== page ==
A project you designed, when built, may present itself in ways that were ultimately unpredictable. Picturing a space with a degree of certainty is an acquired skill, and a scaled model is an invaluable tool for training your eye. It just makes it much easier to imagine what a room will feel like, to anticipate the spatial experience within it.
A client writes: “Hi Alla, when we were working on the design, I had hoped for a kind of feeling for the entry – big enough not to be cramped but definitely enclosed. As someone enters, it seemed like there could be a wonderful reveal and release as we progressed into the large open space. Even framed out with lumber, it already feels like such a success! I wonder how it will feel with that beautiful shed roof…”
Yep, that’s the idea. The entry feels engaging instead of cut up, awkward and dark. We intentionally molded the space to achieve perceived expansiveness.
Designing your dream home should be fun. It’s a chance to experiment and create something that reflects your personality and taste. But it’s fraught with difficult decisions. How do you go beyond a rectangular shape in plan? I am not talking about what materials, finishes, and furnishing to use, but about molding space — a light-filled uplifting enclosure.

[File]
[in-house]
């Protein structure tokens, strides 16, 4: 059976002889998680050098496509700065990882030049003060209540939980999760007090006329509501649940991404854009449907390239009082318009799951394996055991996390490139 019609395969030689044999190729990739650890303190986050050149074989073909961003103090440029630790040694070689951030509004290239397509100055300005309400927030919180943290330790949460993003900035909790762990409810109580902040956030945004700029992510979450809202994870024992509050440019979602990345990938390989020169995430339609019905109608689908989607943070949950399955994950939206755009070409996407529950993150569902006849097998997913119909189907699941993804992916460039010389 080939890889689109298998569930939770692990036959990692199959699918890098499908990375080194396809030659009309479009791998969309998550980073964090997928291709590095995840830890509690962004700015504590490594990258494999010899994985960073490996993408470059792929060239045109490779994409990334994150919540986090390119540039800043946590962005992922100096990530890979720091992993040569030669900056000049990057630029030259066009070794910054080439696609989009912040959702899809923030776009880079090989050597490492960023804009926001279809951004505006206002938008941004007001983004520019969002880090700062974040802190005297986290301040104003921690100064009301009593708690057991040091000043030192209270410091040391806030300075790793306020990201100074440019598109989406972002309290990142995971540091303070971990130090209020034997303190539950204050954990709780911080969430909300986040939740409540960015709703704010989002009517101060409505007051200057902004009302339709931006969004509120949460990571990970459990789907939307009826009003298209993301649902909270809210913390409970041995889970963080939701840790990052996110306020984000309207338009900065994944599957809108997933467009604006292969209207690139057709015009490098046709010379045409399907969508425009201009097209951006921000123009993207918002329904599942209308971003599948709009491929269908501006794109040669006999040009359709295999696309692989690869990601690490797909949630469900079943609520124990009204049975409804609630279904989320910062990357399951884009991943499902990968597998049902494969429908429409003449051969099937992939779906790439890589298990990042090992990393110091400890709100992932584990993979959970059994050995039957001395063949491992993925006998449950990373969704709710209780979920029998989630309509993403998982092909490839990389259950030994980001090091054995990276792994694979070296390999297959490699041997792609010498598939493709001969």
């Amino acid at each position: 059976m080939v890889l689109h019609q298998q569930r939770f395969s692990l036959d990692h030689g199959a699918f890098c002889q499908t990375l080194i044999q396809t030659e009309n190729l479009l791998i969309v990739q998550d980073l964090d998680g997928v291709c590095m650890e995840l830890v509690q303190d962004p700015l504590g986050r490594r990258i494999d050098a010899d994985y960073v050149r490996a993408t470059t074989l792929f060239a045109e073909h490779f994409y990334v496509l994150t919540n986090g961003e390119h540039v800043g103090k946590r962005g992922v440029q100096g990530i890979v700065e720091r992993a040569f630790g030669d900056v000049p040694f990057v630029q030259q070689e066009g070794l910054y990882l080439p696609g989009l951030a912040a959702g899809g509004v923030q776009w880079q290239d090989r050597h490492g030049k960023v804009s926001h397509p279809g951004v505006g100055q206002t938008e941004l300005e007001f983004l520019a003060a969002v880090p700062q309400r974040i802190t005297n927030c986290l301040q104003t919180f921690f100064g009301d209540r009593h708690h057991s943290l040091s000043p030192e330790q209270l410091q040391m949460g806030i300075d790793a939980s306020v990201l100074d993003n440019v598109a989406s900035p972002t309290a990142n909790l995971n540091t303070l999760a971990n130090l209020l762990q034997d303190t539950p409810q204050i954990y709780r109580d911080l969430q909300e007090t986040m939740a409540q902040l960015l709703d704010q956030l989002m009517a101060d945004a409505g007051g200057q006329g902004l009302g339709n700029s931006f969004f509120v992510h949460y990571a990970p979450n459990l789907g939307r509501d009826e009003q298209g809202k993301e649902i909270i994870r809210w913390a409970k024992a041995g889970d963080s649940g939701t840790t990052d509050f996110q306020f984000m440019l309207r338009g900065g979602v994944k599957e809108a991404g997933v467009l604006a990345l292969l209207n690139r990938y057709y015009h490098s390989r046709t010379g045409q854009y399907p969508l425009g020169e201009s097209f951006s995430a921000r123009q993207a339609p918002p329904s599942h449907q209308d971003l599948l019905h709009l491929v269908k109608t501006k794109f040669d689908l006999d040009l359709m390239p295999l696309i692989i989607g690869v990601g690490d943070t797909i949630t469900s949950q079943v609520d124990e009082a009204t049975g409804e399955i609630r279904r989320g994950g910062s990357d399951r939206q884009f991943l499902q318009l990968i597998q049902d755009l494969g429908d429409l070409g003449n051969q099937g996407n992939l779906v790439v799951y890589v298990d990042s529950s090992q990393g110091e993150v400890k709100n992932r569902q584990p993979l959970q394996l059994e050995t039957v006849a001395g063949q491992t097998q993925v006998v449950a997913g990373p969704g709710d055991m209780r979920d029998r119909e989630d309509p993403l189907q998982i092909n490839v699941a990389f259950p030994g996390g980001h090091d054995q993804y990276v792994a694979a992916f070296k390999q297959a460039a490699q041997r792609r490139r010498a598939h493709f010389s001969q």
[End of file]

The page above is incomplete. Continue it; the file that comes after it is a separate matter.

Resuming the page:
When designing, it’s so important to test your ideas three-dimensionally. Picturing a space with a model, even if it’s just a crude mock-up, truly helps.
A DIYer contacts me: “Hi Alla, my spouse & I are in the process of building a home and the framing has currently begun. I designed the floor plan/concept (in addition to the landscape & pool) and we are acting as the general contractor. I’m not an architect, though we previously designed and built a 7,000 square foot home and we were very happy with the results.”
He continues: “This time, however, we am feeling like we would greatly benefit by a professional to help us better interpret and realize the look and feel we want. We are worried that we are missing some opportunities for architectural detail that we might be able to achieve by some simple framing or by adding some off-the-shelf products that a novice may not know are available (I’m thinking in terms of faux beams, exterior foam elements that add texture & interest to the stucco, etc.).”
The phrase faux beams makes me cringe. But it’s my job to offer help. Perhaps there’s a way to get them to refine their vision. What if they try a DIY Like an Architect 11-step method? In addition, I mention one of the posts on my blog. The idea is to convince them to make a model. There’s an excellent model-building tutorial on YouTube to guide them.
A reply states: “The plans are final, so in terms of design and the flow of the floor plan, things are pretty much set in concrete (literally & figuratively). We’ve already incorporated some details such as arches, exposed ceiling beams, rock wall applications, etc.”
I have serious objections to this approach. He is talking about space as if it were two-dimensional.
Why isn’t he concerned with achieving balance and coherence? Instead of designing spatially, he wants to apply surface treatments. Arches and beams are structural elements. It’s against my religion to pepper them throughout as decorative enhancements.
Thus, when in the planning stages, don’t think in terms of embellishments — try picturing space instead. Build a model to help you. You are sculpting volumes. Your medium is air.